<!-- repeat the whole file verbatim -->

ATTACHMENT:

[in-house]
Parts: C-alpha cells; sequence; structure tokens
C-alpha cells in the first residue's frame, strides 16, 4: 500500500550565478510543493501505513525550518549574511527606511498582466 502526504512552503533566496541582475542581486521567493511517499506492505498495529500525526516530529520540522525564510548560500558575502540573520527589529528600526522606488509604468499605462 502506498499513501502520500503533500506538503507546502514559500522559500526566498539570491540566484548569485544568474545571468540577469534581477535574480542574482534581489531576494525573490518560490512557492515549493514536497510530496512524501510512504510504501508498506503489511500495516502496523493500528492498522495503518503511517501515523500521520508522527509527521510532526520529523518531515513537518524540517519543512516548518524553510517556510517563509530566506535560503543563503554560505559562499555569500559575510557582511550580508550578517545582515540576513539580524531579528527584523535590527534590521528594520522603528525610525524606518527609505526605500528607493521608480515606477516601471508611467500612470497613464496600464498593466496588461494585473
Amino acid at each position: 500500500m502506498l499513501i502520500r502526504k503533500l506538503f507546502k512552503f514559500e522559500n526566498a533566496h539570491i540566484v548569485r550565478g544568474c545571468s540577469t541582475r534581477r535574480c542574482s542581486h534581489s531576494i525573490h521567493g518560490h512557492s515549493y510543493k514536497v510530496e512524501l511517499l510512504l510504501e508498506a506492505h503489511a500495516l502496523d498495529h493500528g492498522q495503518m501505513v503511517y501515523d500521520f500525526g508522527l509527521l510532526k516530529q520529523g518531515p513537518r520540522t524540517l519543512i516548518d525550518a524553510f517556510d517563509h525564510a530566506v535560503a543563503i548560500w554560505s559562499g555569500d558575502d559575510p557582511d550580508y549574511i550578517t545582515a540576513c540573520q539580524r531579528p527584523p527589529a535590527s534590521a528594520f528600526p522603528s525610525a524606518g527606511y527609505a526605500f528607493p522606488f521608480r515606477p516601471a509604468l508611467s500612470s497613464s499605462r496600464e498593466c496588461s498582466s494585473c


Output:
[in-house]
Parts: C-alpha cells; sequence; structure tokens
C-alpha cells in the first residue's frame, strides 16, 4: 500500500550565478510543493501505513525550518549574511527606511498582466 502526504512552503533566496541582475542581486521567493511517499506492505498495529500525526516530529520540522525564510548560500558575502540573520527589529528600526522606488509604468499605462 502506498499513501502520500503533500506538503507546502514559500522559500526566498539570491540566484548569485544568474545571468540577469534581477535574480542574482534581489531576494525573490518560490512557492515549493514536497510530496512524501510512504510504501508498506503489511500495516502496523493500528492498522495503518503511517501515523500521520508522527509527521510532526520529523518531515513537518524540517519543512516548518524553510517556510517563509530566506535560503543563503554560505559562499555569500559575510557582511550580508550578517545582515540576513539580524531579528527584523535590527534590521528594520522603528525610525524606518527609505526605500528607493521608480515606477516601471508611467500612470497613464496600464498593466496588461494585473
Amino acid at each position: 500500500m502506498l499513501i502520500r502526504k503533500l506538503f507546502k512552503f514559500e522559500n526566498a533566496h539570491i540566484v548569485r550565478g544568474c545571468s540577469t541582475r534581477r535574480c542574482s542581486h534581489s531576494i525573490h521567493g518560490h512557492s515549493y510543493k514536497v510530496e512524501l511517499l510512504l510504501e508498506a506492505h503489511a500495516l502496523d498495529h493500528g492498522q495503518m501505513v503511517y501515523d500521520f500525526g508522527l509527521l510532526k516530529q520529523g518531515p513537518r520540522t524540517l519543512i516548518d525550518a524553510f517556510d517563509h525564510a530566506v535560503a543563503i548560500w554560505s559562499g555569500d558575502d559575510p557582511d550580508y549574511i550578517t545582515a540576513c540573520q539580524r531579528p527584523p527589529a535590527s534590521a528594520f528600526p522603528s525610525a524606518g527606511y527609505a526605500f528607493p522606488f521608480r515606477p516601471a509604468l508611467s500612470s497613464s499605462r496600464e498593466c496588461s498582466s494585473c